Another Rosin discussion[No, not which one is the best]
Hello, it's been a while since I posted here. I am currently looking for a new cake of rosin.
I have tried:
Hill Dark and Hill Light
So far, Andrea Solo is my go-to when I am performing in a practice room, or an acoustic chamber. Now, I am getting less and less time to play the violin, and my apartment will have to suffice.
I bought my violin because it is very powerful, and Andrea Solo again, very powerful, and the great grip that I have with it.
I an hoping to use another rosin to quiet down the violin, with the similar properties as Andrea Solo. I am thinking about using Bernardel again. I am looking for a dark and rather quiet sound with decent grip of the strings.
At this point on my violin, it any strings will be VERY loud.
Please post your suggestions(short of using a mute).
If you want to quiet down your violin you can just use LESS rosin. I don't see any other way since you don't want to use a mute, which I totally understand. Any such adjustment will alter your tone production approach over time, that's the risk.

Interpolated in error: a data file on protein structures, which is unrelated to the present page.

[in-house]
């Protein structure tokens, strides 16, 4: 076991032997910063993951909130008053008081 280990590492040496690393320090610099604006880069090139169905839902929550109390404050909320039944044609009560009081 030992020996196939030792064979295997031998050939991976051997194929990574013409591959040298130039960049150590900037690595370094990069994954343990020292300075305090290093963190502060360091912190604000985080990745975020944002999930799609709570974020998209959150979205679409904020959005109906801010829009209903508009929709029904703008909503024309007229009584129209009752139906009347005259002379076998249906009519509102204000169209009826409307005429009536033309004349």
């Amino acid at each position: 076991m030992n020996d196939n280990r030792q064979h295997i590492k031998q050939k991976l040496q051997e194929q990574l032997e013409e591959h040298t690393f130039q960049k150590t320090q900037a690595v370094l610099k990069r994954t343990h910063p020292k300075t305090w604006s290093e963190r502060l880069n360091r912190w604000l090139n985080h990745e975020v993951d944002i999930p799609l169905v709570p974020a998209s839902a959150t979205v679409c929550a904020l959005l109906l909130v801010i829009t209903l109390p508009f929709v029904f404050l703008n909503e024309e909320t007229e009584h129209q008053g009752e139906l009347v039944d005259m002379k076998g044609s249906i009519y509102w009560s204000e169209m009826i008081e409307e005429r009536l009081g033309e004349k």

You want the same properties of Andrea Solo but different result? How can this be? Different result mean different properties. I'd just use less rosin if I were you.
The old Liebenzeller copper rosin had a soft feel and tone.
I don't think rosin really affects the volume much. Some rosins may make playing softly easier or vice versa, but 99% of the volume will be other factors (violin setup, bowing pressure, sounding point, etc.). Your choice of rosin will change the tone and feel, but the actual loudness won't vary a whole lot.